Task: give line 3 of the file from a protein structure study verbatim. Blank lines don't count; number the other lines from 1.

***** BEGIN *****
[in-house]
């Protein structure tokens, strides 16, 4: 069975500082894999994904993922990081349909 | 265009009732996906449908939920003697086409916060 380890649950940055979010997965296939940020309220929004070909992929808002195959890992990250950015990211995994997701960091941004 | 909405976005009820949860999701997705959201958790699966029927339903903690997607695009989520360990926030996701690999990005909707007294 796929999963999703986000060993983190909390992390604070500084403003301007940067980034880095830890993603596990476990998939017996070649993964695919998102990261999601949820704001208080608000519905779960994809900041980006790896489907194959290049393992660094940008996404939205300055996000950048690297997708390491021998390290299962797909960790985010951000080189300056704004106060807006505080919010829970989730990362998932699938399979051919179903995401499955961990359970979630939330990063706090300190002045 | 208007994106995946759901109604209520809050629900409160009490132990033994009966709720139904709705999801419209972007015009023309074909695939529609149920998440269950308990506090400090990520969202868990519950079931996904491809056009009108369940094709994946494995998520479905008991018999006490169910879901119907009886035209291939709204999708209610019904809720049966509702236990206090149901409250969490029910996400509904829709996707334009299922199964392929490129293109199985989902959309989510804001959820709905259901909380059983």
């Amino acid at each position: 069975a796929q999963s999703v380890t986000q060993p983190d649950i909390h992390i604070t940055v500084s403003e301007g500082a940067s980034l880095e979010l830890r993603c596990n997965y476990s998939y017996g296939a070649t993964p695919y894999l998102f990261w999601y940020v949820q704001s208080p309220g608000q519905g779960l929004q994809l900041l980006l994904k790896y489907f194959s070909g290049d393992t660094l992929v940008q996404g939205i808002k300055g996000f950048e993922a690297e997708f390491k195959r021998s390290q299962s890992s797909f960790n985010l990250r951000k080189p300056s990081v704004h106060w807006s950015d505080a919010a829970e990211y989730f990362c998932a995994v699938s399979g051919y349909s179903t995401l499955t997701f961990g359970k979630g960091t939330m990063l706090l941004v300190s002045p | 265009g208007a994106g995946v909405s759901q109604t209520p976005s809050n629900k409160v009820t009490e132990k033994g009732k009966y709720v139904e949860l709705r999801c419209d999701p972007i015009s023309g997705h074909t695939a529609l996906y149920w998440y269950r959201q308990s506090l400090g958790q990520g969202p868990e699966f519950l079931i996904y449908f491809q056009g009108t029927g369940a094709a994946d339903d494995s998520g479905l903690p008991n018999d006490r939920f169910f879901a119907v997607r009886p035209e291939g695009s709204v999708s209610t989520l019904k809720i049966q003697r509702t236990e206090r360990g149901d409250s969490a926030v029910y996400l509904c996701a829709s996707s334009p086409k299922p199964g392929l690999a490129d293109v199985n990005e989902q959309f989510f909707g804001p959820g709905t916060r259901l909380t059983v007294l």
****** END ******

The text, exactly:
């Amino acid at each position: 069975a796929q999963s999703v380890t986000q060993p983190d649950i909390h992390i604070t940055v500084s403003e301007g500082a940067s980034l880095e979010l830890r993603c596990n997965y476990s998939y017996g296939a070649t993964p695919y894999l998102f990261w999601y940020v949820q704001s208080p309220g608000q519905g779960l929004q994809l900041l980006l994904k790896y489907f194959s070909g290049d393992t660094l992929v940008q996404g939205i808002k300055g996000f950048e993922a690297e997708f390491k195959r021998s390290q299962s890992s797909f960790n985010l990250r951000k080189p300056s990081v704004h106060w807006s950015d505080a919010a829970e990211y989730f990362c998932a995994v699938s399979g051919y349909s179903t995401l499955t997701f961990g359970k979630g960091t939330m990063l706090l941004v300190s002045p | 265009g208007a994106g995946v909405s759901q109604t209520p976005s809050n629900k409160v009820t009490e132990k033994g009732k009966y709720v139904e949860l709705r999801c419209d999701p972007i015009s023309g997705h074909t695939a529609l996906y149920w998440y269950r959201q308990s506090l400090g958790q990520g969202p868990e699966f519950l079931i996904y449908f491809q056009g009108t029927g369940a094709a994946d339903d494995s998520g479905l903690p008991n018999d006490r939920f169910f879901a119907v997607r009886p035209e291939g695009s709204v999708s209610t989520l019904k809720i049966q003697r509702t236990e206090r360990g149901d409250s969490a926030v029910y996400l509904c996701a829709s996707s334009p086409k299922p199964g392929l690999a490129d293109v199985n990005e989902q959309f989510f909707g804001p959820g709905t916060r259901l909380t059983v007294l």